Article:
Tai Chi Chuan

The Chinese characters for Tai Chi Chuan can be translated as the ‘Supreme Ultimate Fist.‘ The notion of ‘supreme ultimate’ is often associated with the Chinese concept of yin-yang, the notion that one can see a dynamic duality (male/female, active/passive, dark/light, forceful/yielding, etc.) in all things. So, it can be thought of as a system of self defense, rooted in the principles of Yin and Yang.

Tai Chi, as it is practiced in the West today, is often thought of as a moving form of yoga and meditation combined. There are a number of so- called forms which consist of a sequence of movements. Many of these movements are  derived from the martial arts (and perhaps even more ancestrally than that, from the natural movements of animals and birds) although the way they are performed in Tai Chi is slowly, softly and gracefully with smooth and even transitions between them.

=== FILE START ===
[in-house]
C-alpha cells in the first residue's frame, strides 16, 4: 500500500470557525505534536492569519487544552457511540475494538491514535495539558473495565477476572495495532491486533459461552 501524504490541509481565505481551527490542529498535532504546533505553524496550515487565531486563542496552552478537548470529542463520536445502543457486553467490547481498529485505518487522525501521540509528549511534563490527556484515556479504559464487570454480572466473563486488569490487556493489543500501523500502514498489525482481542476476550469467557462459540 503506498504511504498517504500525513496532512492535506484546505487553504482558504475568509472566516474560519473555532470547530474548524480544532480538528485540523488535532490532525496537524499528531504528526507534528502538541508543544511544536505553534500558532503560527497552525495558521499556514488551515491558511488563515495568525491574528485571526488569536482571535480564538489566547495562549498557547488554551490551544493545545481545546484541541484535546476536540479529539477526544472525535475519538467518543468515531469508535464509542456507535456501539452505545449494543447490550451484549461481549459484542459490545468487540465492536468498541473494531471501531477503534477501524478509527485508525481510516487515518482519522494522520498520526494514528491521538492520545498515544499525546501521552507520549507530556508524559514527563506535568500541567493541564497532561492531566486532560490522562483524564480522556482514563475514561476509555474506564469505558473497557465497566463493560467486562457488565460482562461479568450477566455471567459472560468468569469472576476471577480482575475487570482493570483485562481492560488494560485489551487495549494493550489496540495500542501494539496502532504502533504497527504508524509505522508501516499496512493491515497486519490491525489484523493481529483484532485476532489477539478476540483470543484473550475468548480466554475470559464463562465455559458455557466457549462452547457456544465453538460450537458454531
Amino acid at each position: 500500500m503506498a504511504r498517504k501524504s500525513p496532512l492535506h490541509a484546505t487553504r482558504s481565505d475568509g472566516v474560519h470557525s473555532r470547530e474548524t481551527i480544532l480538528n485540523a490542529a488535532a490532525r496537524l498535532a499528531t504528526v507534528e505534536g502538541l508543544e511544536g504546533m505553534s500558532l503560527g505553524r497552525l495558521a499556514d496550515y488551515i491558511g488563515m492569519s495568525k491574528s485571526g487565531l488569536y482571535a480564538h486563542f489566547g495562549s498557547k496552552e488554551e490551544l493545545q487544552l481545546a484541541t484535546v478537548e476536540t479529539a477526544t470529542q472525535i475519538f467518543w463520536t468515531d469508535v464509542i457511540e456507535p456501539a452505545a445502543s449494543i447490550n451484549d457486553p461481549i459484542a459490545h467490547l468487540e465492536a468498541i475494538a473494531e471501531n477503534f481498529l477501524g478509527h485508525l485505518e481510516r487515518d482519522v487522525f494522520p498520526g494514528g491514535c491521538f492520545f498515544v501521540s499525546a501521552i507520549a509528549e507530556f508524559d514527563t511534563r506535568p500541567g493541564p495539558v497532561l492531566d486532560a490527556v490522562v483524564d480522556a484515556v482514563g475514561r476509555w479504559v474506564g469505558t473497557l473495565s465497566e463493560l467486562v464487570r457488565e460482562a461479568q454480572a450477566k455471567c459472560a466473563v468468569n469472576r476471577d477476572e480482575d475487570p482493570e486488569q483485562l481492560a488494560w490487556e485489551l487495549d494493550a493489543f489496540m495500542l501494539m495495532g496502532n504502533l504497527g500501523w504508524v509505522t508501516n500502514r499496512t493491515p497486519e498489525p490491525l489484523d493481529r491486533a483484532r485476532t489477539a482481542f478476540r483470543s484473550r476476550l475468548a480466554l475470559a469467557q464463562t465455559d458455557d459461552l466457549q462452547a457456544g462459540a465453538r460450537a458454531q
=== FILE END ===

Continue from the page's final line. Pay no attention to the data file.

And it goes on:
For many practicioners the focus in doing them is not, first and foremost, martial, but as a meditative exercise for the body. For others the martial aspects of Tai Chi are of considerable interest. In Chinese philosophy and medicine there exists the concept of ‘chi,’ a vital force that animates the body. One aim of Tai Chi is to foster the circulation of this ‘chi‘ within the body.  This enhances health, vitality, and longevity.